Patrick Williams, Features Writer

Game 3 of the Central Division Finals showed just how much Egor Afanasyev can take over a game.

The 23-year-old forward is mobile enough to haul a 6-foot-4, 209-pound frame to open areas of the ice. He’s smart, anticipating and seeing the ice well. He also possesses a deceptive shot, one that he is able to launch in a split-second motion with a slight snap of the wrists. And he can dish the puck well enough to keep opposing defenders guessing.

That night last week against Grand Rapids, the Griffins looked powerless to stop Afanasyev, who scored all three Milwaukee Admirals goals in a 3-2 overtime win.

On his first goal, Afanasyev created sufficient movement on his shot from just above the high slot to generate a rebound, then immediately crashed the net and pinpointed a far-side shot that eluded goaltender Sebastian Cossa.

On his second goal, he quietly gained enough separation from defenders, drifting away to slip into the right circle. When Joakim Kemell’s left-circle blast squibbed out to Afanasyev, he immediately settled down the puck and in one motion whipped another far-side shot past Cossa.

Then in overtime, he hung back on an entry into the offensive zone, took a drop pass from Kemell along the right boards and cut to just above the right circle before snapping home the winning goal.

Three different approaches, three different goals.

“I think it’s a big factor in playoffs to be able to play under pressure,” Afanasyev stated. “I was always working hard on my craft, and finally that work showed.”

Afanasyev burned the Griffins for five goals in the five-game series, helping to send the Admirals to the Western Conference Finals for the second year in a row.

It’s easy to see the raw potential that the Nashville Predators spotted when they made Afanasyev a second-round pick in the 2019 NHL Draft. The Tver, Russia, native came to North America as a 15-year-old to play in the Detroit area for the Little Caesars youth program. From there he spent two seasons in the United States Hockey League with Muskegon and then moved on to Windsor of the Ontario Hockey League for a season in 2019. After a pandemic-season detour back to Russia, he debuted with the Admirals in 2021-22.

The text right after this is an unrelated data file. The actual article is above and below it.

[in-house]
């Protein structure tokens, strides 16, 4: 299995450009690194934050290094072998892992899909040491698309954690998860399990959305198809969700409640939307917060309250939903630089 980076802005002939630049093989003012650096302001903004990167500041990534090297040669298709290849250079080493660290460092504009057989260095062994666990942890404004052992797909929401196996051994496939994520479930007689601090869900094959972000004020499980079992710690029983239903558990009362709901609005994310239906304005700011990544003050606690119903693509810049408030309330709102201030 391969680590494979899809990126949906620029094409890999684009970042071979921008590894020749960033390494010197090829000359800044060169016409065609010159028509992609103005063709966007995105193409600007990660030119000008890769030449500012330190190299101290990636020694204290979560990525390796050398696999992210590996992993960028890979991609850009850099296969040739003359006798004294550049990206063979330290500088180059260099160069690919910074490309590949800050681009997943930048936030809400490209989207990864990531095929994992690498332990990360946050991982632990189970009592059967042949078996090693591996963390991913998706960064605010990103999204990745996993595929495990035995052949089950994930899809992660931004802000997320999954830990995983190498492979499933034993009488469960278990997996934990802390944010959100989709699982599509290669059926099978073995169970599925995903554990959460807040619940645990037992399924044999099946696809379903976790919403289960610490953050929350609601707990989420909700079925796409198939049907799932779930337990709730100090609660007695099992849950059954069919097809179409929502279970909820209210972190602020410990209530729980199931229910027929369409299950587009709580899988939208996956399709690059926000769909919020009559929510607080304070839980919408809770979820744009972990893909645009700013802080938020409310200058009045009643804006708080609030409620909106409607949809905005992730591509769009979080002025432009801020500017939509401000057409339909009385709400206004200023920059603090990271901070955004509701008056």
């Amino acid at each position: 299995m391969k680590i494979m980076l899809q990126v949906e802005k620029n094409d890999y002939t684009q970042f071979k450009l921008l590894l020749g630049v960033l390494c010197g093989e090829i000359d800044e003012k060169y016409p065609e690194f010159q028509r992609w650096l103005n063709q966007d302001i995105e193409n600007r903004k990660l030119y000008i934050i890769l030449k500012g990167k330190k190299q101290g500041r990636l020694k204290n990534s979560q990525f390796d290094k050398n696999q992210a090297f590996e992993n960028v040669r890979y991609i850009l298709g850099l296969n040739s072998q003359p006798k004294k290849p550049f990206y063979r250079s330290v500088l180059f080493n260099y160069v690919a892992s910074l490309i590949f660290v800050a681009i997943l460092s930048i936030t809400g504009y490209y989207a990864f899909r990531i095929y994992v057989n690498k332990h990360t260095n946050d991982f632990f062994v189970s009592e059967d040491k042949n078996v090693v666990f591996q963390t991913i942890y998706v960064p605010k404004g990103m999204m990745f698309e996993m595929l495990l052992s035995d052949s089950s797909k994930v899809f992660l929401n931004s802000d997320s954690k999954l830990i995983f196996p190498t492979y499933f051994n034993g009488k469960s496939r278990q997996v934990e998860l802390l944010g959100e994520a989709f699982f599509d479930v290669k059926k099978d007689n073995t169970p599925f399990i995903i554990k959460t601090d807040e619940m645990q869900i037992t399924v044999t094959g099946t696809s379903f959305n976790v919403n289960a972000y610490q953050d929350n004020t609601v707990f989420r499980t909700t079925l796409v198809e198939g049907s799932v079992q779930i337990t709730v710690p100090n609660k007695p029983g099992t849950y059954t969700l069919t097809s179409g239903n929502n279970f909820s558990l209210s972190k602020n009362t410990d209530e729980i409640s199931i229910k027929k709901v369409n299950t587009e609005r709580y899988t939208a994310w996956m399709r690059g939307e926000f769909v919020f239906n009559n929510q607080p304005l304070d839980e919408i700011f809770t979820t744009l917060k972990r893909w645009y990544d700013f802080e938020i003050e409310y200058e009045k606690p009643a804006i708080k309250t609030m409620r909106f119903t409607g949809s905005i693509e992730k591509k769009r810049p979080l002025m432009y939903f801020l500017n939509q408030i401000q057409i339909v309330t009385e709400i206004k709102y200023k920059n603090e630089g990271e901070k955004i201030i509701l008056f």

Afanasyev has earned head coach Karl Taylor’s trust enough to be used in all situations, and his five shorthanded goals tied him for the AHL regular-season lead.

“He’s really growing into a more mature game for us,” Taylor explained. “He’s in better shape than he’s ever been. His first year was learning. His second year, he became a really good defensive player for us, and then this year he’s combined it all. He’s scoring more. He’s producing more, but he is still playing a good defensive role for us. I think he’s got a more complete game today, and he’s going on the right path.

“What is going to be the difference maker that’s going to make you a full-time NHL’er so you can really make a stand for yourself?” Taylor continued. “That’s something for him to figure out. Same with the other 25 guys we have on our roster. How are you going to separate so that people go, ‘I’ve got to have this player.’”

This year Afanasyev led the Admirals with 27 goals and 54 points in 56 games, and Nashville has seen enough promise to call him up to play in 19 games the past two seasons.

“We need him to score for us to have success,” Taylor quipped. “That’s no secret. You can share that with whoever you want.”

Milwaukee will be looking to gain a split of the first two games of the conference finals tonight at Coachella Valley; the Firebirds took a 2-1 decision in Game 1 on Wednesday. The Admirals have already fought off elimination four times already this postseason, including coming back from 0-2 down against Texas in the division semifinals.

“We’ve got a lot more to prove,” Afanasyev said, “and everybody’s ready.”


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